Pixels have had something of a revival in recent years, but then again they never really left. They migrated from the home consoles that began to favor polygons and found a new home in the family of handheld machines. That being said, this generation of video games has seen in a renaissance for pixels (hand in hand with retro style games), partly due to services like the App Store, Steam, Xbox Live Arcade and PlayStation Network, but mainly thanks to an ever increasing independent presence within the gaming industry. From new titles like Cave Story to retro rollbacks like Mega Man 9, it seems that pixels are here to stay. So here is VVVVVV, a retro style pixel platformer from independent developer Terry Cavanagh. Earlier this month, the game was released on Steam and made available for the cheap price of $5. So began a short but satisfying adventure of colours, gravity and puzzles.
The game begins with the D.S.S Souleye being thrust into Dimension VVVVVV and its crew evacuating into a teleporter. However, there’s a malfunction and the crew are separated from each other. One of the crew members is Viridian, the ship’s captain, and becomes our protagonist.
The goal of VVVVVV is simple, to explore the dimension and rescue the rest of the crew. Dimension VVVVVV is made up of a square grid which contains the ship, outer space and the different areas of each dimension. You only need to look at the game’s map to see the sheer scale. While you will traverse most of it during your first playthrough, there are many areas that I left untouched. You’ll want to explore all of the areas if you want to find the trinkets hidden throughout the world. The dimension really is the biggest character in the game. It’s just full of colour and imagination, and the way it looks has an appeal that just couldn’t be replicated without pixels. It reminded me a lot of the strange but great worlds of Manic Miner and Jet Set Willy, especially with each puzzle normally being set in one room and populated with very unconventional enemies.
Many different rooms make up the world and most of them will contain some kind of puzzle that needs solving. These start off simple as you get used to manipulating Viridian’s gravity shift ability but they soon get a lot harder and with it increasingly frustrating. Luckily, this isn’t to the point where frustration overtakes enjoyment and like any good puzzle game, there is a large amount of satisfaction from solving how to progress through a room or to using Viridian’s gravity shift at just the right times. It’s also nice to see that most of the puzzles don’t repeat themselves (unless you’re going back through them).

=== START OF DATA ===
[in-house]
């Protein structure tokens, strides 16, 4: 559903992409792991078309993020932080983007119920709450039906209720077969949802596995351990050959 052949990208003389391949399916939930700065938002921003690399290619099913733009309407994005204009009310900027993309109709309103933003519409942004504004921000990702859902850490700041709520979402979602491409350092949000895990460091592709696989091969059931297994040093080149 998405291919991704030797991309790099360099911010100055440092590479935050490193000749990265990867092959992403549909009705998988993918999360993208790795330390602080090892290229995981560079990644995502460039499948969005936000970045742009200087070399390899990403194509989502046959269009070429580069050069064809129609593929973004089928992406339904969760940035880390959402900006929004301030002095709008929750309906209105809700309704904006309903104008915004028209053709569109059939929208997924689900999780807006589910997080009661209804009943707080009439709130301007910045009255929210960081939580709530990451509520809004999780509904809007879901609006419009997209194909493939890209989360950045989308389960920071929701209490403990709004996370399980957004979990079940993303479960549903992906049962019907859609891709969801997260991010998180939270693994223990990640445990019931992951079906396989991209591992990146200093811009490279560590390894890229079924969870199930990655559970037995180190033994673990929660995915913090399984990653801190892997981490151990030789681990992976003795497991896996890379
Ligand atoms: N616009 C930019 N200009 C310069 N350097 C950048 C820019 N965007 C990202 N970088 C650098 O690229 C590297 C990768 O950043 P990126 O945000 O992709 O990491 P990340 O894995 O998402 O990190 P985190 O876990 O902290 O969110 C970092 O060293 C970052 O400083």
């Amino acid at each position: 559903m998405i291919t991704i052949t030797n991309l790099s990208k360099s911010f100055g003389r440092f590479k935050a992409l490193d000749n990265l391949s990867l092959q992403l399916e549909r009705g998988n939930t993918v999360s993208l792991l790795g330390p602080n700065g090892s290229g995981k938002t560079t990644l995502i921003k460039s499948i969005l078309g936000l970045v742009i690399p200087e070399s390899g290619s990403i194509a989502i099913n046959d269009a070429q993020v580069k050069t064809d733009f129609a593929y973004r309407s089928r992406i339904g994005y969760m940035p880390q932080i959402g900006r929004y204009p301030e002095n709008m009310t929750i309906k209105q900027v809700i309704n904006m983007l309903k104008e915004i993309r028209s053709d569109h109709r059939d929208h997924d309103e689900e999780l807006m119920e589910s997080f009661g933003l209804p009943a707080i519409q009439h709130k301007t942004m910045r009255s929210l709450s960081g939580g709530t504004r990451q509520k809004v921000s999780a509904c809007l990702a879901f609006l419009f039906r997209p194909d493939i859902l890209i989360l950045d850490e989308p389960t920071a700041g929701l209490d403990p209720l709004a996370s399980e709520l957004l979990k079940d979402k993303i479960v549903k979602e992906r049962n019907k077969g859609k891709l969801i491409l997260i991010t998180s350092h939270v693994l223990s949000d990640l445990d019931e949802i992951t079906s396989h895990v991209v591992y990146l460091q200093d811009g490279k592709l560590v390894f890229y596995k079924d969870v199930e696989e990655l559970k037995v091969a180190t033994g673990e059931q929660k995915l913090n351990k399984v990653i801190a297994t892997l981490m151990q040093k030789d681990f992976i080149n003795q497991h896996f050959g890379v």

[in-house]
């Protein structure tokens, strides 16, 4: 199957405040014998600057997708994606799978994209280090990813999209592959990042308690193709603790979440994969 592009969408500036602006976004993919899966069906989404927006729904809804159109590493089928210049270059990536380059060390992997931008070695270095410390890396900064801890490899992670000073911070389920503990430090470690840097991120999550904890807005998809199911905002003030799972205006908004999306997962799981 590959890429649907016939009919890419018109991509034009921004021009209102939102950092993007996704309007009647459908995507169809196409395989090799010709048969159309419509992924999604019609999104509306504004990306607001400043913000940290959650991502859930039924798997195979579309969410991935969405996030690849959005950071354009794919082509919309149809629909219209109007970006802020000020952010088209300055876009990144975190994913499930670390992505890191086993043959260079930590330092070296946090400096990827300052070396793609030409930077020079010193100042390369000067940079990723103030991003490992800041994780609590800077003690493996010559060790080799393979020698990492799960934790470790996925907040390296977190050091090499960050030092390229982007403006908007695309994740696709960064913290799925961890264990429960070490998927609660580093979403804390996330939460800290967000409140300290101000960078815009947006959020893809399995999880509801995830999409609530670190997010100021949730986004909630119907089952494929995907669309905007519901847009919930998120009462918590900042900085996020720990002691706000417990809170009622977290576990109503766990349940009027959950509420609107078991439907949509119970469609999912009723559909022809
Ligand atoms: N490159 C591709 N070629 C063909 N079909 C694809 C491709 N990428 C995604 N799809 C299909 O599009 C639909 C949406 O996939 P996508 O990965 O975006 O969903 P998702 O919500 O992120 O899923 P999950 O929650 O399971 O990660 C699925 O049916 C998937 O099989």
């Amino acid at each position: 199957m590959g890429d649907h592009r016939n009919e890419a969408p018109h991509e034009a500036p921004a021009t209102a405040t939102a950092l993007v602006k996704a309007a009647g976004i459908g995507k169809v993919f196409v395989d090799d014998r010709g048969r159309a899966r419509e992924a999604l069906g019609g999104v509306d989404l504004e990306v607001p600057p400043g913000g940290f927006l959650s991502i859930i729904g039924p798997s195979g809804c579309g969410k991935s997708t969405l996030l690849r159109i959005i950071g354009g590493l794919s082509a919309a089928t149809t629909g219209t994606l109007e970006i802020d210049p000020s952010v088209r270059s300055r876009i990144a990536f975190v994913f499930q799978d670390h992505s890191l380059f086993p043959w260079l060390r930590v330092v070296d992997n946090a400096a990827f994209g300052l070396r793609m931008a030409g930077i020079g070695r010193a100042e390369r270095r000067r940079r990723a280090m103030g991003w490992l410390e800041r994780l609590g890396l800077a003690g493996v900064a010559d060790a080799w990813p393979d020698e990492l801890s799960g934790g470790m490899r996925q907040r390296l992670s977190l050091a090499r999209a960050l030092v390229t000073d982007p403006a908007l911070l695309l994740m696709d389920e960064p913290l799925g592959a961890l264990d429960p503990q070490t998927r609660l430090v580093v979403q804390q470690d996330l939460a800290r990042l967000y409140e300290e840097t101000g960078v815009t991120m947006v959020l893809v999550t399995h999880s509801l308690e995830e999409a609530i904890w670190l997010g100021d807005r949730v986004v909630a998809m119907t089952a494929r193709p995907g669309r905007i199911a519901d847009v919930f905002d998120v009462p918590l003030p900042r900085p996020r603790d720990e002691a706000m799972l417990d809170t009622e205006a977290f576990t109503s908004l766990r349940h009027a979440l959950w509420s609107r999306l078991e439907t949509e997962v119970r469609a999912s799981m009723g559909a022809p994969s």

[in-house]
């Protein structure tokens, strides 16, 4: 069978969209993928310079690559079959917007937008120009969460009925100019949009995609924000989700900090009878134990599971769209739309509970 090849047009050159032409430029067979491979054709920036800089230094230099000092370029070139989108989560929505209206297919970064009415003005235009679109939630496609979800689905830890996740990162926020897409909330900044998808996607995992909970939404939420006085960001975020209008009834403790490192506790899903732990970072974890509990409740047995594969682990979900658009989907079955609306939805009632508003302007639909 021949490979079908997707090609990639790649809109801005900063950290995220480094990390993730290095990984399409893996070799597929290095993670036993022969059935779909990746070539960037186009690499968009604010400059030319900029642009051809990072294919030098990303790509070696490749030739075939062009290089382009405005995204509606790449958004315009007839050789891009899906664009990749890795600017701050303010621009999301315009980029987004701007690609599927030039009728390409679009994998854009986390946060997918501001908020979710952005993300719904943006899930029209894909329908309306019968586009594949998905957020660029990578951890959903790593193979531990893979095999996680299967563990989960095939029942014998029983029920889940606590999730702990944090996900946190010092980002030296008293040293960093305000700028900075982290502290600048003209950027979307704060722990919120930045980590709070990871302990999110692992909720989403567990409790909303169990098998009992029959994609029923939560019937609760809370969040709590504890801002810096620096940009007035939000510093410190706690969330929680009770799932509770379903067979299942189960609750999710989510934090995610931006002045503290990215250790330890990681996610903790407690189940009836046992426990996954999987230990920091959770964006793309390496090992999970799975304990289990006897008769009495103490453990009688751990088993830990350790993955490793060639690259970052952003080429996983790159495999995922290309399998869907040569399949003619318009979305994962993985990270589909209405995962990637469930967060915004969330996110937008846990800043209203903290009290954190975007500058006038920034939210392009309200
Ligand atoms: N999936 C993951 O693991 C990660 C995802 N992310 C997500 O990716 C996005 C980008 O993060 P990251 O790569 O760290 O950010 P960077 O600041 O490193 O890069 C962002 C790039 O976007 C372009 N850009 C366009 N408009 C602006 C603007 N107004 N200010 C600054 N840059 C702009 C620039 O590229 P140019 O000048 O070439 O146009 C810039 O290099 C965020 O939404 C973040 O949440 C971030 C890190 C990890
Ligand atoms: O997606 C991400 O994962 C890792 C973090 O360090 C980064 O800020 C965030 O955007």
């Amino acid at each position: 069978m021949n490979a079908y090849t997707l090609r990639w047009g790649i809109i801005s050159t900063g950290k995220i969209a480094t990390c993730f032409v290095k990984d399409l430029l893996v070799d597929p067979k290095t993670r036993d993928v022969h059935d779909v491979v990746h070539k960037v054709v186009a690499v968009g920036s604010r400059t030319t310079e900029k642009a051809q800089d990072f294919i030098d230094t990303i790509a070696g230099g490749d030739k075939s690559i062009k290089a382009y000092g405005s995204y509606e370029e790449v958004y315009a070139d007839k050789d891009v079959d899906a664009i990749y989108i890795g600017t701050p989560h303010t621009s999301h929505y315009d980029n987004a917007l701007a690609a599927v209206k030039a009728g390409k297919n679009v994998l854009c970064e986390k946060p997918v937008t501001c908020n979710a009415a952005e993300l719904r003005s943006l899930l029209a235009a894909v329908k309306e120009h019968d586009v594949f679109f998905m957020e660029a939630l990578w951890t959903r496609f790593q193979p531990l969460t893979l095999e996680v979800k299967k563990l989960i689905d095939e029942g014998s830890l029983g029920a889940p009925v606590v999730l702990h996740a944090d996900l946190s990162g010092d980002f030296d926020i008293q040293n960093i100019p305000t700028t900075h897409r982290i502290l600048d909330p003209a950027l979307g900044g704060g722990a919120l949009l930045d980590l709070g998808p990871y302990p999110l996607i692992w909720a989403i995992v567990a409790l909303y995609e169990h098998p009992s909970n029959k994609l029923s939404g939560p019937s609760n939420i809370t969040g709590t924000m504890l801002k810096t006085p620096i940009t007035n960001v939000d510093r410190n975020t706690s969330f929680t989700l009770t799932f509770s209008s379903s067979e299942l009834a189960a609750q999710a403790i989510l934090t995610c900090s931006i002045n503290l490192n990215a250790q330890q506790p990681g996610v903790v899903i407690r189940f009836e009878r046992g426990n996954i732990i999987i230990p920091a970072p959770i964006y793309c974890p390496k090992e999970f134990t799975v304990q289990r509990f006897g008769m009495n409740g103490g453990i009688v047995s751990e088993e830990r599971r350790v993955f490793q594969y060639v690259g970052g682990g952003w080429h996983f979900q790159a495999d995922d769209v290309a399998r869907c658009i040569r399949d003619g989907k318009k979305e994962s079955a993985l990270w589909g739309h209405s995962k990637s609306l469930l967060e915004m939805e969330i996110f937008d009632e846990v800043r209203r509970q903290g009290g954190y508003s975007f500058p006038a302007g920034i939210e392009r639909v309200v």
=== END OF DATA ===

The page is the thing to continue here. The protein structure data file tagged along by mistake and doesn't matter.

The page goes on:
This is what really makes the game. Since Viridian can only move left or right and can’t jump, you have to rely on shifting gravity just to get over a slightly higher platform. All of the puzzles are centred around the ability and Cavanagh has gotten some very clever uses out of it. One example I can recall is a puzzle where you need to rapidly keep switching to get another crew member across some platforms placed above spikes.
Another reason to play the game is for its soundtrack alone. Every single chiptune has an energetic spark to it, and you’ll find it hard not to fall in love with the catchy bleeps and bloops. This comes from someone who doesn’t care much for videogame soundtracks, bar a few exceptions.
VVVVVV, however, is not without its flaws. It took me only 2 and a half hours to complete, making it a little on the short side. Also, as I mentioned earlier, the game can be very frustrating at times. Usually, it’s less that the rooms are puzzling but more that the puzzles require split second reaction time, as slightly too much pressure on your left or right key will kill Viridian and send you back to the last checkpoint. Sometimes the checkpoints can be two rooms apart if each room is part of one large puzzle so the game can definitely test your patience at times. It’s certainly not for someone expecting a simple 2D platformer.
All in all, I really enjoyed VVVVVV. As someone who only grew up with the latter half of the Sega Megadrive and onwards, I don’t have as much nostalgic tendencies for pixel games as our older editors have, but that didn’t matter because the game was simply fun from start to finish. The $15 asking price may be a bit steep for some of you, but if you enjoy puzzles, kickass chiptunes and good 2D platformers then you will enjoy VVVVVV.
If you’re still not convinced, then try the demo.